2. 2

                To answer my own question: all I had to do was read past the first half of the article.

                • Without a passphrase, authentication requires possession of at least the the hardware token. If the hardware token is implemented well, it also requires the possession of the private key file.
                • With a passphrase, authentication might require the passphrase and private key file. If the hardware token is implemented well, authentication requires the passphrase, hardware token, and private key file.

                So in both cases access implies possession of the hardware token, and if I’m comfortable with that being sufficient then I’m free to skip adding a passphrase.

              3. 2

                ssh-keygen -t ecdsa-sk

                Can such a key be “connected” with another hardware token (e.g. if the primary token fails)?

                1. 2

                  On macOS, should you always be installing OpenSSH with Homebrew to get this and other updates? I don’t normally install OpenSSH, but I do use Homebrew extensively for other things.

                  1. 3

                    macOS is at OpenSSH 8.1 so it doesn’t support it and we don’t know yet if they’ll build it with the native support.

                    1. 2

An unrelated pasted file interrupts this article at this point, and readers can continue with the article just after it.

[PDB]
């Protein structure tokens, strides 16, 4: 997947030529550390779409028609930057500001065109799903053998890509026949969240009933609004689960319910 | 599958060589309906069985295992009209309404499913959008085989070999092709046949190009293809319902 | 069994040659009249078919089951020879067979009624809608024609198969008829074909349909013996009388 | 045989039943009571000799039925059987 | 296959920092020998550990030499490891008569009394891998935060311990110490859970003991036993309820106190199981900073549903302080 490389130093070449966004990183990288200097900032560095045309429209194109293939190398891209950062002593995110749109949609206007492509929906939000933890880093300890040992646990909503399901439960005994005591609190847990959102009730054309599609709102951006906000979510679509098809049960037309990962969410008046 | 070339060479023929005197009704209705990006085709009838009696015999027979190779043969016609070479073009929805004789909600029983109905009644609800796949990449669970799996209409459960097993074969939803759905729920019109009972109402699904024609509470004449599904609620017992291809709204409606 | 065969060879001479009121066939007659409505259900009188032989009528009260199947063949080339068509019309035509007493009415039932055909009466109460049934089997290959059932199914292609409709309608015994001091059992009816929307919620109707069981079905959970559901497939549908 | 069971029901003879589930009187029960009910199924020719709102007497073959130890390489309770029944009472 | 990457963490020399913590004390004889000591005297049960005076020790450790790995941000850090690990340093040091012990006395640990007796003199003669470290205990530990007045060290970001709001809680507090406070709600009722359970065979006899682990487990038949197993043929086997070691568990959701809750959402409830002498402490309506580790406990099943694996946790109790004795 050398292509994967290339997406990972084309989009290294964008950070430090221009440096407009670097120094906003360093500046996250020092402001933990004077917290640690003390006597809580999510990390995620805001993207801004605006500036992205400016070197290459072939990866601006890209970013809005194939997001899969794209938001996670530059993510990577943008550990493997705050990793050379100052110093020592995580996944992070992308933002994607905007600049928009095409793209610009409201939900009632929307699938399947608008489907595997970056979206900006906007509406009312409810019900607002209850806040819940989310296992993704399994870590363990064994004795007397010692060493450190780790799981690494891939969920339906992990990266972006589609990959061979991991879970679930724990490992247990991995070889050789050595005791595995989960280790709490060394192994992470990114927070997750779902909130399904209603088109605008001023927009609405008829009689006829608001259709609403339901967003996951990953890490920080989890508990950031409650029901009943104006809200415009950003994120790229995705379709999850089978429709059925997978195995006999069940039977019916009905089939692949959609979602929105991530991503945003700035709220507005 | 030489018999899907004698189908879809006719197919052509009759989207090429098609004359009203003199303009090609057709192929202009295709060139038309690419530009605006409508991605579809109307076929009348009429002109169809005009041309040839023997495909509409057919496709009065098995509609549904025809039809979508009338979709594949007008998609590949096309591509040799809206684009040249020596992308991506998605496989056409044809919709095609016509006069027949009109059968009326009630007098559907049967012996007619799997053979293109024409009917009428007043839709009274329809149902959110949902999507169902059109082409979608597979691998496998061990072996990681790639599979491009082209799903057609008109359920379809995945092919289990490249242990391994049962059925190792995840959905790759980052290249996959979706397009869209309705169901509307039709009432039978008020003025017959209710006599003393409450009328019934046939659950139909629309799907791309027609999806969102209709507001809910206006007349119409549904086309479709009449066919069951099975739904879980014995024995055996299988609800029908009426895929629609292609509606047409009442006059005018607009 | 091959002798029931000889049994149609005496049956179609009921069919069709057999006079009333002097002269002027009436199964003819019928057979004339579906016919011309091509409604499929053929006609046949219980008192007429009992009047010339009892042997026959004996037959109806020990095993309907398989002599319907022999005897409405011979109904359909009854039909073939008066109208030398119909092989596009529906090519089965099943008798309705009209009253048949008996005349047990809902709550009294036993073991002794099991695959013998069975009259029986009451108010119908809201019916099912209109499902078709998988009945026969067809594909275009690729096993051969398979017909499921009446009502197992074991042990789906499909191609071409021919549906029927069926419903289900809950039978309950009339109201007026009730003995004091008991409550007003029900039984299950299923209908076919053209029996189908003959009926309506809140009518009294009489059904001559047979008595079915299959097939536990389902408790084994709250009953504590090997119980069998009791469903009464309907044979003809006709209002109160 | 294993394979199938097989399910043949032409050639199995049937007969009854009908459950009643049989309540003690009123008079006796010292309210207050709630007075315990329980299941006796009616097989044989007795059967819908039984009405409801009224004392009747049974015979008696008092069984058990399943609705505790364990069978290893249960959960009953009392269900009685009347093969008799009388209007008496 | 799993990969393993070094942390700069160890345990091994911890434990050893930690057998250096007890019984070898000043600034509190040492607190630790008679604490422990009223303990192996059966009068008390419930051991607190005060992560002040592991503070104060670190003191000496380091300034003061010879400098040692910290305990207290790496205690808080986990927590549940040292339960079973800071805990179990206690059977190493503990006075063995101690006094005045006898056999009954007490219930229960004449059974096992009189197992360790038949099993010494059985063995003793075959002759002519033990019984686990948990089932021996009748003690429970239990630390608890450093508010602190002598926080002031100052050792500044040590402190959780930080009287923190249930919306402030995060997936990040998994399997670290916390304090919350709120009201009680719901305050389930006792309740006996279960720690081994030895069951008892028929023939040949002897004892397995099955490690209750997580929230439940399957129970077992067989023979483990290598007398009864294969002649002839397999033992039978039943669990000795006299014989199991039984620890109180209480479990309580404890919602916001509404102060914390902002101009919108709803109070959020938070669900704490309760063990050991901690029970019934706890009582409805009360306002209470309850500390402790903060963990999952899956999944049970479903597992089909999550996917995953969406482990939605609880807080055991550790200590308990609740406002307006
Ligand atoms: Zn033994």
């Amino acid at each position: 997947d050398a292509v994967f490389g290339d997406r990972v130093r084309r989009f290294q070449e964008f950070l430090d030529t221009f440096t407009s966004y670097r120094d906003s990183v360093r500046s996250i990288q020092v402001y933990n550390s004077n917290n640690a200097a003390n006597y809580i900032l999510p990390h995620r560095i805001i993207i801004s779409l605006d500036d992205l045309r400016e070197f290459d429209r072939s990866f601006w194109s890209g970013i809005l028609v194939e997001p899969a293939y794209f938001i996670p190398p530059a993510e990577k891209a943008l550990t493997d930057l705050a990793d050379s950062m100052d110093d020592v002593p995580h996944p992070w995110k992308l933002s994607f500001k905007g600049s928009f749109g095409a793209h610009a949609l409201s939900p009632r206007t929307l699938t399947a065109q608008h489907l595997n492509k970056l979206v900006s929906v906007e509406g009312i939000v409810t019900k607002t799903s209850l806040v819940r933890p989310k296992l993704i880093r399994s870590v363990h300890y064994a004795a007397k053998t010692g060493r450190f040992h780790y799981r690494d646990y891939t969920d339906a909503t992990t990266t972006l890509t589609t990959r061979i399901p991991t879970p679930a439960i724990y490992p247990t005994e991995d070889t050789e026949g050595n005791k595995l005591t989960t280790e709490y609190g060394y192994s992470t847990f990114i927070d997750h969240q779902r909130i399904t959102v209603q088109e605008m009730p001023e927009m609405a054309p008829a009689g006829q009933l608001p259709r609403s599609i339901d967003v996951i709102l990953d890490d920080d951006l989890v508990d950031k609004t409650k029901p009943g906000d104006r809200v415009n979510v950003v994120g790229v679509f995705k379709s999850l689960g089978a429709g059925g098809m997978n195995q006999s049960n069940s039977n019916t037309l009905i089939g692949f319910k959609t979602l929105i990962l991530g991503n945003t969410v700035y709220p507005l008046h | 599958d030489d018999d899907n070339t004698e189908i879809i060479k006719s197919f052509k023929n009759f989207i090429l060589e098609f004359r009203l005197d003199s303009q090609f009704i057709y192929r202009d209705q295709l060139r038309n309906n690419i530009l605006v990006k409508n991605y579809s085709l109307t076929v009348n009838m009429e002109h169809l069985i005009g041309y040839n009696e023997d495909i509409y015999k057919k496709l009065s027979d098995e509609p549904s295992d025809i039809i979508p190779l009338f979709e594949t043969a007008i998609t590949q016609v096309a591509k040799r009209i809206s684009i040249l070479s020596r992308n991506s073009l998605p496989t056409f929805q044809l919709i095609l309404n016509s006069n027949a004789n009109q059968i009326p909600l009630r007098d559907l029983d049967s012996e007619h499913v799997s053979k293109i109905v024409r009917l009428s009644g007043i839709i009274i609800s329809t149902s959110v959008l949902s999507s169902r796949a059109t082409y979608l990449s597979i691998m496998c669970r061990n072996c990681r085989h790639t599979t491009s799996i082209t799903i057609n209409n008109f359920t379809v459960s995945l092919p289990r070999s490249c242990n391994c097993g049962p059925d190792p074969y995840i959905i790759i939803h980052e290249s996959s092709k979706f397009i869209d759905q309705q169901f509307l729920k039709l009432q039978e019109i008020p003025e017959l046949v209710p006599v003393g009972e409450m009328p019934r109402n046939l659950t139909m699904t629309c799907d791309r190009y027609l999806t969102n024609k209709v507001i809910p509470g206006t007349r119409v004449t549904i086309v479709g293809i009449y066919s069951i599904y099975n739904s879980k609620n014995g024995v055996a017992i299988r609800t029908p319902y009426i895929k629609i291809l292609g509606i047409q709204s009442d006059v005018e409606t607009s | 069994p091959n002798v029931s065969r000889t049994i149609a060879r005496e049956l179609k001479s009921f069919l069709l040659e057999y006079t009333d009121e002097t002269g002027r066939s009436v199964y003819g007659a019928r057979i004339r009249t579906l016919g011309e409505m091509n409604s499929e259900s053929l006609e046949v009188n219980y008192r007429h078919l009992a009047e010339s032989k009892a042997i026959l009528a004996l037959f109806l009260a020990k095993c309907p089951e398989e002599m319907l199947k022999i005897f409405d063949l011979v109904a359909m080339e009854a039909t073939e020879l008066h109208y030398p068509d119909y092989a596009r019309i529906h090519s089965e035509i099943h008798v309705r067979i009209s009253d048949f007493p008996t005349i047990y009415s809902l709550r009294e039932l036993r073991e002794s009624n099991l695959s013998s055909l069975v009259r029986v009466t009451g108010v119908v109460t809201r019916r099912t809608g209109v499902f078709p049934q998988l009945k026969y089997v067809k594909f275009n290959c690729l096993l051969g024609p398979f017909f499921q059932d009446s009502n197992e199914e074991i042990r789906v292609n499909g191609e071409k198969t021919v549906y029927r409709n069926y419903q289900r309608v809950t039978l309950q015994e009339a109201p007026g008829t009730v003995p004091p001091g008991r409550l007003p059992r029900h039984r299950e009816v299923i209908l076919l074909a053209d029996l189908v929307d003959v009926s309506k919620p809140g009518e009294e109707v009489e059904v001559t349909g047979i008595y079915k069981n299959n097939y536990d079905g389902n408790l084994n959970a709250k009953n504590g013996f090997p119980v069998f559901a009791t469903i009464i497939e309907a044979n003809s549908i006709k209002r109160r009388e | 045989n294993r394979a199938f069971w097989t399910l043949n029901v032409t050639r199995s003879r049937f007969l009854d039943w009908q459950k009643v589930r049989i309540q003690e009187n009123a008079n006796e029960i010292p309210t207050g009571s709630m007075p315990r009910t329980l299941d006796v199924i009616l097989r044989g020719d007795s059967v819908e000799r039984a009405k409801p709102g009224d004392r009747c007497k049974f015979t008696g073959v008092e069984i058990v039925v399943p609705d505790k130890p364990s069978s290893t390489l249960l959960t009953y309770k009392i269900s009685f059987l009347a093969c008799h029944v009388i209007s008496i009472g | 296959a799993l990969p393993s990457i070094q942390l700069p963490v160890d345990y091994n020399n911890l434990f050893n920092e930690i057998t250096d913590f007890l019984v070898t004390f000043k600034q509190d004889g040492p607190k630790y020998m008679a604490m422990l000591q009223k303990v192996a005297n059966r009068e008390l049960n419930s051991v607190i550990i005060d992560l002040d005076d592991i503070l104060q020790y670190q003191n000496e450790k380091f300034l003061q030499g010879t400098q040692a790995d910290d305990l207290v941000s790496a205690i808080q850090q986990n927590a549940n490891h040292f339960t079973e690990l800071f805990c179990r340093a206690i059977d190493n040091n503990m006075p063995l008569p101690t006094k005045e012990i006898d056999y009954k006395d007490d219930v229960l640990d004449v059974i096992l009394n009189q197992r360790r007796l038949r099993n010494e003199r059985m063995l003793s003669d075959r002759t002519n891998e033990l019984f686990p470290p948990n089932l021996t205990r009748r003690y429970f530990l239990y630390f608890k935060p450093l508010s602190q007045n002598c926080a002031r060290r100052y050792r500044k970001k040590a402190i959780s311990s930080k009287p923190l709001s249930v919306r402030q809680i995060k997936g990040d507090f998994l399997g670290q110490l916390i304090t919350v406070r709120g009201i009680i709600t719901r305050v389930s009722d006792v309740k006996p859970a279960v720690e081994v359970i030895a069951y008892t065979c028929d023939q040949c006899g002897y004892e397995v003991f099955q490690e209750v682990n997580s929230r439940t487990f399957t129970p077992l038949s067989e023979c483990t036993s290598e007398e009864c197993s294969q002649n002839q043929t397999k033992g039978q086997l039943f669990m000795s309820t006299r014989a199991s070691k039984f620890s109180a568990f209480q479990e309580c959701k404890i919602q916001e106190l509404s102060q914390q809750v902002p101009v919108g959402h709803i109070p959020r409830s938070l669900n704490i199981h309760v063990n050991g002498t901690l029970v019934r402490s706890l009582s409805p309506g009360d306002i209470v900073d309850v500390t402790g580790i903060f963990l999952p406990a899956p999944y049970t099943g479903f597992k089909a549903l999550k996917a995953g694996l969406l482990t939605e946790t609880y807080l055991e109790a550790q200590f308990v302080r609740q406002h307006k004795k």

Unfortunately installing from Homebrew doesn’t replace the system-provided ssh-agent, so the agent started automatically by the OS won’t be able to load the ecdsa-sk key type.

                      SIP won’t let you modify the /usr/bin/ssh-agent binary nor edit the launchd plist. In theory you could create a new launchd service to run the brew-installed ssh-agent but then you lose Keychain support for the passphrase. Depends if that’s important to you.

                      1. 2

                        Oh, fascinating. macOS does indeed run a default on-demand ssh-agent, and the socket path is magically passed in the environment of login shells. I did not know this! Kinda surprised that Homebrew would ship its own ssh-add by default when again by default it would talk to the system ssh-agent. I wonder what the backwards compatibility of that protocol is.


                        The good news is that if I read this right we’d be able to load the Homebrew FIDO2 middleware into the system agent if they don’t build it.

                        The bad news is that Apple squatted on “ssh-add -K” for keychain support, and now that’s a real option for loading resident keys 🤷‍♂️

                        1. 1

                          The did update the OpenSSH version that originally came with Catalina, 7.9 to 8.1 now. So let’s hope that there will be a 10.15.5 with OpenSSH 8.1.

                      2. 2

                        Thanks for sharing! I’m going to try and get it working with the FIDO2 app on my Ledger Nano S.

                        1. 1

                          Can anyone point me to a good review/comparison of the available U2F keys?